SAN FRANCISCO — Sitting next to the coach who once saw gold in him and hoped to once see it on him, Spencer Dinwiddie dropped a bomb on Pac-12 media day.
He essentially said that despite the ranking of Arizona as the team’s presumptive Pac-12 favorite, he viewed his Colorado Buffaloes as the cream of the conference crop.
When he was finished, Colorado coach Tad Boyle laughed and grinned at his precocious point guard.
“Confidence has never been one of Spencer’s problems,” Boyle said to assorted Pac-12 media, who descended upon San Francisco’s Pac-12 Networks Studios for the conference media day, which assembled the league’s coaches and its best, brightest players.
Dinwiddie counts himself among them, and he’ll remind you and he’ll remind his coaches and he’ll remind himself. Over and over, rinse and repeat.
If the confidence seems foolhardy, over the top, it’s because the hype on the Colorado junior never was.
Sometimes if no one else is willing to shout your name, you’ve got to shout it for yourself.
“You look at who came here, we have a lot of great players, but I want to prove I’m the best,” Dinwiddie said. “They’re my boys, you’ll see me laughing and joking with them, especially (Cal’s Justin) Cobbs, but make no mistake, I plan to prove I’m the best one. That’s just how I see it.”
The attitude has festered for a long time. Festered as he watched his more heralded high school opponents bask in the limelight. Festered as he was spurned by his hometown schools. Festered as he was thought to be a project, lowly touted, ranked in the mid-20s of high school point guards his senior year.
That just couldn’t be.
“I always felt like I’m doing the same thing these other guys are doing or I’m doing it better, or at least I’m close, so why are they up here, and I’m looked at as not good at all?” Dinwiddie said. “It made me mad, it made me angry. That built the attitude I played with.”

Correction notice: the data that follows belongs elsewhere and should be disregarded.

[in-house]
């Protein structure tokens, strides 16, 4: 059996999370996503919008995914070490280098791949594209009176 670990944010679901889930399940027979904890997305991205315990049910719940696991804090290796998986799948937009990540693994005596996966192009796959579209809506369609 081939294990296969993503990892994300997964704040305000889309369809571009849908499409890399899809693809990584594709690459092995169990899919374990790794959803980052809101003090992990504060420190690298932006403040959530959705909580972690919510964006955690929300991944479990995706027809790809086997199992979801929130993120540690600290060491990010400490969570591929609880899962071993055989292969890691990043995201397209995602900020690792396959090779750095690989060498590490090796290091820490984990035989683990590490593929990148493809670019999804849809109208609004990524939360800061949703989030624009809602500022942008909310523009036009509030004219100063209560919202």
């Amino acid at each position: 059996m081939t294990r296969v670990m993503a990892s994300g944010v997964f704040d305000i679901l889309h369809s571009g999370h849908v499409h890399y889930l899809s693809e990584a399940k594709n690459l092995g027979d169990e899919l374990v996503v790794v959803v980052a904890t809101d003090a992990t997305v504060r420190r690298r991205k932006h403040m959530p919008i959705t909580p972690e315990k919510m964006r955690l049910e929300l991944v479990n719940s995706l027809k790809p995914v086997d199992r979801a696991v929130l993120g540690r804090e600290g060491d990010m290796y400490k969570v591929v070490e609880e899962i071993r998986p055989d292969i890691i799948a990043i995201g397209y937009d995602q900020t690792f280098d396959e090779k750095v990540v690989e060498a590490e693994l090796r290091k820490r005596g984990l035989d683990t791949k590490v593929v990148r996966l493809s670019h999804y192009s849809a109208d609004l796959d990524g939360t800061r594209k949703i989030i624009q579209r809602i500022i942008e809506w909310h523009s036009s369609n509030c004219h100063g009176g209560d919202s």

Pac-12 opponents have seen it time and time again.
As a sophomore, Dinwiddie scored in double-figures in all but six games, and he finished the season with averages of 15.2 points, 3.2 rebounds and 3.0 assists.
But the Woodland Hills (Calif.) Taft High School product struggled from the field — shooting just 41.5 percent from the field last year, including a 1-for-8 performance in an NCAA tournament loss to Illinois — and he returned to college this year in part because NBA executives hope to see an improved shot.
Although, at least to Washington coach Lorenzo Romar, Dinwiddie’s offense is only a part of his package.
“He has that rare ability to control a game,” Romar said. “He’s big enough on the defensive end to rebound and get deflections and create havoc. Offensively, he can take it to the block, he can penetrate, he can hit the jumper.
“That’s an NBA player as far as I’m concerned.”
Dinwiddie has not just earned respect from conference coaches, but players as well.
The Buffaloes have won 24 and 21 games, respectively, in Dinwiddie’s two seasons.
With Andre Roberson and his 2013 Pac-12 Defensive player of the year award off to the NBA, Colorado will need to lock down its post.
But the return of Askia Booker and Josh Scott has Dinwiddie confident, although that’s not a surprise.
“If we didn’t honestly feel that way, how could we honestly compete with Arizona?” Dinwiddie said. “There would be no way. We go in there, believing we’re the best, and it helps put our best foot forward.”